Chasing the Scream: The First and Last Days of the Drug War (with Johann Hari)
We’re taking a break this week, but in the meantime, enjoy this treasure from the Free Thoughts vault with writer and journalist Johann Hari to discuss his book Chasing the Scream: The First and Last Days of the War on Drugs. In it, he seeks to answer questions such as; what was the U.S. government’s original motivation behind drug prohibition? How has the way we view addiction changed over time? What happens when a country—or a state—decriminalizes drugs? What about hard drugs? Hosted on Acast. See acast.com/privacy for more information.
The Evolution of Everything: How New Ideas Emerge (with Matt Ridley) (Rerun)
We’re taking a break from new episodes for a couple of weeks, but in the meantime, enjoy this treasure from the Free Thoughts vault where Matt Ridley joins us t to discuss his book, The Evolution of Everything: How New Ideas Emerge (2015). In it, he theorizes that much of the order we see in the natural world and in human culture and society is the result of unplanned, bottom‐up, emergent evolution. Is there a way to introduce these evolutionary pressures to government? Is there a bias to thinking that the world operates by design, from the top down? Does this bias have an origin in our evolutionary psychology? Is it reflected in how we view history? Ridley’s newest book, The Evolution of Everything: How New Ideas Emerge (2015). Ridley’s bestselling book is an optimistic look at progress and economic history: The Rational Optimist: How Prosperity Evolves (2011). Also from Matt Ridley, The Origins of Virtue: Human Instincts and the Evolution of Cooperation (1998). Libertarianism.org has a video from 1983 of professor and Nobel laureate Friedrich Hayek talking about cultural evolution and the origins of tradition in society. Ridley mentions the ideas and management practices of Mike Bracken, the UK government’s former digital chief. Here’s an extended interview with Bracken about his ideas for government and why he chose to leave. Hosted on Acast. See acast.com/privacy for more information.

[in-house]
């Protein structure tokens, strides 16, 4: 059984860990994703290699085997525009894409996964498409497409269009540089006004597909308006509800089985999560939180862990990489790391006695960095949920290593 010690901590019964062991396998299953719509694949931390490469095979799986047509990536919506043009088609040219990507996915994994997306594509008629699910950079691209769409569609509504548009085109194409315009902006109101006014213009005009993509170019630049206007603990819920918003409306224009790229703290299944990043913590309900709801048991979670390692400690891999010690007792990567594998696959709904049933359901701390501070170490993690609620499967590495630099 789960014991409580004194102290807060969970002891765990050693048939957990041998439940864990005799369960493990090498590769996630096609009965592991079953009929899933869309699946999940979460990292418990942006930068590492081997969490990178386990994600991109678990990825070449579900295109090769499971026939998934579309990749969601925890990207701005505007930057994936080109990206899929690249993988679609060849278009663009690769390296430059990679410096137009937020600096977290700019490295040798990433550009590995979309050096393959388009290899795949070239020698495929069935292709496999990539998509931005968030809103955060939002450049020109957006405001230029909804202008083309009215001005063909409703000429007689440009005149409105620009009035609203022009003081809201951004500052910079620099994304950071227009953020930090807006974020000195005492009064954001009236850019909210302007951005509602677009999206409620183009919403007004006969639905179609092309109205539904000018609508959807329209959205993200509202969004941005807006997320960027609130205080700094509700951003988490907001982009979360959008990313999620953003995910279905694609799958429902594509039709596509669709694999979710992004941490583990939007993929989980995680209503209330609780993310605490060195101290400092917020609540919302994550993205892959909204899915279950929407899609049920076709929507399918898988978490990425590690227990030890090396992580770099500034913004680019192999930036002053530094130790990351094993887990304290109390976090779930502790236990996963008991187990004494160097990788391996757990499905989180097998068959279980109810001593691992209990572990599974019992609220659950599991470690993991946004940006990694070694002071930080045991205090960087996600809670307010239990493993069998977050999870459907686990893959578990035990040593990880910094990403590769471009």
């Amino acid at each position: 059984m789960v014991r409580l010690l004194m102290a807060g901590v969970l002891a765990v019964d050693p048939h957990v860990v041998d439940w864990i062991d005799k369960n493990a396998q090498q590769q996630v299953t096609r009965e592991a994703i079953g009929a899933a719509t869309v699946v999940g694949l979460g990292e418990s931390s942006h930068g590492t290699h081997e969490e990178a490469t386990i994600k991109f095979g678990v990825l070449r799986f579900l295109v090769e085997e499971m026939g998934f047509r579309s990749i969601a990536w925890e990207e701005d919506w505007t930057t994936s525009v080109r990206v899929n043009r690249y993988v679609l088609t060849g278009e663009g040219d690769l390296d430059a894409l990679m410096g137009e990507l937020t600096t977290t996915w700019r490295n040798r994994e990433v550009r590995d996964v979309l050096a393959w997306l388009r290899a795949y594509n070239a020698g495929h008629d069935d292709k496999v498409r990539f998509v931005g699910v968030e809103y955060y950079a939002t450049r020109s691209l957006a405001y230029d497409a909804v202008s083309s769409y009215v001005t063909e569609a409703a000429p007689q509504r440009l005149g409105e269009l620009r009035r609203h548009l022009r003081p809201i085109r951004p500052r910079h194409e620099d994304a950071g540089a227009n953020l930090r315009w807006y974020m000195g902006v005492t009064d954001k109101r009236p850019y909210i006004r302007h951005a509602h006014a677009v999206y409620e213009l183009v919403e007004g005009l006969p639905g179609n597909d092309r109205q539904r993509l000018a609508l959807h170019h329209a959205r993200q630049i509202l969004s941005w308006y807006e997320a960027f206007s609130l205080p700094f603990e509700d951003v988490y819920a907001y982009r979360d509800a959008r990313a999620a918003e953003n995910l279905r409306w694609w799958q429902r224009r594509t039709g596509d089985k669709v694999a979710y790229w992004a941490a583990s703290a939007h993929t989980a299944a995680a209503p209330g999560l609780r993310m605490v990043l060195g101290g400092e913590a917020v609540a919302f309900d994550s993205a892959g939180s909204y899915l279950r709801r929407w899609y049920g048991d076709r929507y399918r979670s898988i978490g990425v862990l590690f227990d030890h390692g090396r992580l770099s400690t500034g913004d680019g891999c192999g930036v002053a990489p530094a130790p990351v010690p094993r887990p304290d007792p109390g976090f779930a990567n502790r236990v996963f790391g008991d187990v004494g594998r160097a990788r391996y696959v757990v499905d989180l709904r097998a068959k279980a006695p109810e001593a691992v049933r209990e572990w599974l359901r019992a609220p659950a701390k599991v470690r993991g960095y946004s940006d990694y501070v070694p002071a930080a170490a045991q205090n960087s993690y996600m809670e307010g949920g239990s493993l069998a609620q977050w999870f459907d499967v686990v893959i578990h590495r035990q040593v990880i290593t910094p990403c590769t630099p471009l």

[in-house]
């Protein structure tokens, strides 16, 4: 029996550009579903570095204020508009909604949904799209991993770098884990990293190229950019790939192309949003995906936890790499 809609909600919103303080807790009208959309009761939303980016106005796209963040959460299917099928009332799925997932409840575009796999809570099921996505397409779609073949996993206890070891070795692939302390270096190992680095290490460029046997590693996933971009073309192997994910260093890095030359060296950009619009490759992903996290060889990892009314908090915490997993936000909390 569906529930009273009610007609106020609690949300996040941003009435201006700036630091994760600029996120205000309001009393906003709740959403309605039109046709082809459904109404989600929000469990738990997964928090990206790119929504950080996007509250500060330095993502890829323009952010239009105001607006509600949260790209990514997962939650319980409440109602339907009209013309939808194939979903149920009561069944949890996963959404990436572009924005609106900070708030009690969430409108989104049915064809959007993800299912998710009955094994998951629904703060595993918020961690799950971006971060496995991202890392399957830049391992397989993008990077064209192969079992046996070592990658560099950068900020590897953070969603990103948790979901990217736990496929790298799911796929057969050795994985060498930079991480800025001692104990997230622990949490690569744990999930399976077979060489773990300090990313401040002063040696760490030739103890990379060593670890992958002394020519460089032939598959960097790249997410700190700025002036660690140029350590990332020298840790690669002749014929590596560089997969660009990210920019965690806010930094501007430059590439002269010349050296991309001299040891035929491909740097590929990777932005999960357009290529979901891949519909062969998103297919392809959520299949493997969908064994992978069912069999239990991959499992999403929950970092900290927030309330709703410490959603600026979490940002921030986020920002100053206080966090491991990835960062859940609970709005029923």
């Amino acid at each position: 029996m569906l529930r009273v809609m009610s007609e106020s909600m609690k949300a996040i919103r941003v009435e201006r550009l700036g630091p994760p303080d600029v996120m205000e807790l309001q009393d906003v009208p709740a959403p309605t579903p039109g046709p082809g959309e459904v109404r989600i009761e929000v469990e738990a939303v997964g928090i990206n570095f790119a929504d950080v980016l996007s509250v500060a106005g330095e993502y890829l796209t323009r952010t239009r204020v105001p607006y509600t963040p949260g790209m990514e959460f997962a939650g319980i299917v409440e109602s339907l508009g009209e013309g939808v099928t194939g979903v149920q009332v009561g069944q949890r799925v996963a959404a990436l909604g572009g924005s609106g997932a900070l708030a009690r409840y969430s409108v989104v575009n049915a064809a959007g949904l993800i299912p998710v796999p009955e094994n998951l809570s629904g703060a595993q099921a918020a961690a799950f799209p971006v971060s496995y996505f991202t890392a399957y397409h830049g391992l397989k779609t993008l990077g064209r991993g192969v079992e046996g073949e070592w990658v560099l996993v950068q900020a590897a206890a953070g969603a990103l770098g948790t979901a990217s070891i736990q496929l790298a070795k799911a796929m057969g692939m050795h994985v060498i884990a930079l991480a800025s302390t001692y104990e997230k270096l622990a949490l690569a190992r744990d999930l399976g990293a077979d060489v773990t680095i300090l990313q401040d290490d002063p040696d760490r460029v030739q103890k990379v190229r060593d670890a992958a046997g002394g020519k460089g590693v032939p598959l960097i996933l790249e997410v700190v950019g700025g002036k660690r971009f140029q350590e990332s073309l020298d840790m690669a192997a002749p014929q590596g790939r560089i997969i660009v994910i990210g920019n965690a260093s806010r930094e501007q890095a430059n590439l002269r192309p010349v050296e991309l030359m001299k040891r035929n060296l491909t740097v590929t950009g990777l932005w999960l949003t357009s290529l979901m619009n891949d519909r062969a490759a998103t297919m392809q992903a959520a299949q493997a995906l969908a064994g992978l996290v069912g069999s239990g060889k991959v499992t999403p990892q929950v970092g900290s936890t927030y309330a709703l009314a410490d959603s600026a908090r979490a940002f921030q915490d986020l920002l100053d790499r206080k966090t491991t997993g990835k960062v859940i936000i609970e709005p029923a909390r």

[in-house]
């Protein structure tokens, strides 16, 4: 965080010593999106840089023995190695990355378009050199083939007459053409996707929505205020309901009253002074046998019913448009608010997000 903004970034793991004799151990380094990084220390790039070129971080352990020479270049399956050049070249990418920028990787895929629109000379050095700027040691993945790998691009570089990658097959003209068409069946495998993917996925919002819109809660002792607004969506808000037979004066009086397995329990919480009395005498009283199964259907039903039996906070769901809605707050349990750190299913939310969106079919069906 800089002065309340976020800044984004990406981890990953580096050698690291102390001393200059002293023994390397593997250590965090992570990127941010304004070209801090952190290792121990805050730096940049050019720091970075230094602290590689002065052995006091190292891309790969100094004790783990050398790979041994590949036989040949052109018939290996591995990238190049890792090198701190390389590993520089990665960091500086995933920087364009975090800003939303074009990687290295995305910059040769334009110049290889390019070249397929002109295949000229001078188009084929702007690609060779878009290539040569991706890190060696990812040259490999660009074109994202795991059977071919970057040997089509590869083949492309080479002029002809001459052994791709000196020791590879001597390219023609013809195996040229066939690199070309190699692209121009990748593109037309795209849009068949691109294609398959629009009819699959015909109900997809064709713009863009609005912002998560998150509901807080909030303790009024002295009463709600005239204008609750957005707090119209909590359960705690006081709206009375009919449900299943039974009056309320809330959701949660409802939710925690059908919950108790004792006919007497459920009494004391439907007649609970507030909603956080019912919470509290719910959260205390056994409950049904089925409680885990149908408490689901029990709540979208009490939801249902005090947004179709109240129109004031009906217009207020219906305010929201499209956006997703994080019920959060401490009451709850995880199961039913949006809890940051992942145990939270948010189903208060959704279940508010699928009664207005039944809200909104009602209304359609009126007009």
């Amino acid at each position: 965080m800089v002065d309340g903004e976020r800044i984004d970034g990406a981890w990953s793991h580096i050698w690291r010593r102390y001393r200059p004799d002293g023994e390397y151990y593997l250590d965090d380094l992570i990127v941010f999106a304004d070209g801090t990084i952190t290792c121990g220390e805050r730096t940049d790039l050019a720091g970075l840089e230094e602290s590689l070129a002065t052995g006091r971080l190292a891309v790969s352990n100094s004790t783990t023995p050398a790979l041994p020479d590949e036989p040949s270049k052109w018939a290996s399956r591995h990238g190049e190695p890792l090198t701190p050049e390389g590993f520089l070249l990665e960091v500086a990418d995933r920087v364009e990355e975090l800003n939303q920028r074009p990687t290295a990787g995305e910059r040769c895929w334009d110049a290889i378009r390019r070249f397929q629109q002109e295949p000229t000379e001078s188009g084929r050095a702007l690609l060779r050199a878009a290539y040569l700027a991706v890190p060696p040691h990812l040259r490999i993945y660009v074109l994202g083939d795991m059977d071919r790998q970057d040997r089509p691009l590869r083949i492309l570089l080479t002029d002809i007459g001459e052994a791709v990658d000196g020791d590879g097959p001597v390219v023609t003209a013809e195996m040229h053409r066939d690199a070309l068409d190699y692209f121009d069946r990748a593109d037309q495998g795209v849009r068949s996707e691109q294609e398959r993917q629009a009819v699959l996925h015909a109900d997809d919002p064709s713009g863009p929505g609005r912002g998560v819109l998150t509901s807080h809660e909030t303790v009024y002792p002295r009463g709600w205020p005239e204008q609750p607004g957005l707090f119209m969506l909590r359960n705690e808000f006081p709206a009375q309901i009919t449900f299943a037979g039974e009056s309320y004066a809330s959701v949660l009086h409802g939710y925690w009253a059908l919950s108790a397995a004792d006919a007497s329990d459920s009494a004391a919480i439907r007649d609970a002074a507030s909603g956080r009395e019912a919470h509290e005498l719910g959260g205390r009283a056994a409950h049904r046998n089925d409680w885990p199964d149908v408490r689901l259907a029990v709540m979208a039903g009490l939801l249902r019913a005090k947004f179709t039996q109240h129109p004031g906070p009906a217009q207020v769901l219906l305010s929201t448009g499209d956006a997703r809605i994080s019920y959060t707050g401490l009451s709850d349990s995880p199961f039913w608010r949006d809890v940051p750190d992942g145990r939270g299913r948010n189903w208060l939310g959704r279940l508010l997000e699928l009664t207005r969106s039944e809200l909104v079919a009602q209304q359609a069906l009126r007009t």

Black Liberation Through the Marketplace (with Rachel Ferguson and Marcus Witcher)
Rachel Ferguson and Marcus Witcher’s new book, Black Liberation Through the Marketplace: Hope, Heartbreak, and the Promise of America, chronicles the achievements and failures of market-based attempts to achievement liberation for the Black community throughout American history. From the great shame of slavery to the racist roots of the minimum wage, their liberal examination uncovers both stumbles and strides in the quest for truly equal human flourishing, and urges readers to resist tribalism from the Right and Left. The authors sit down with Trevor to examine the importance of the black church and civil society, explain some differences between common law and enlightenment conceptions of property rights, and more modern manifestations of racially charged, government sanctioned means of discrimination. Hosted on Acast. See acast.com/privacy for more information.
How Evil are Politicians? (with Bryan Caplan)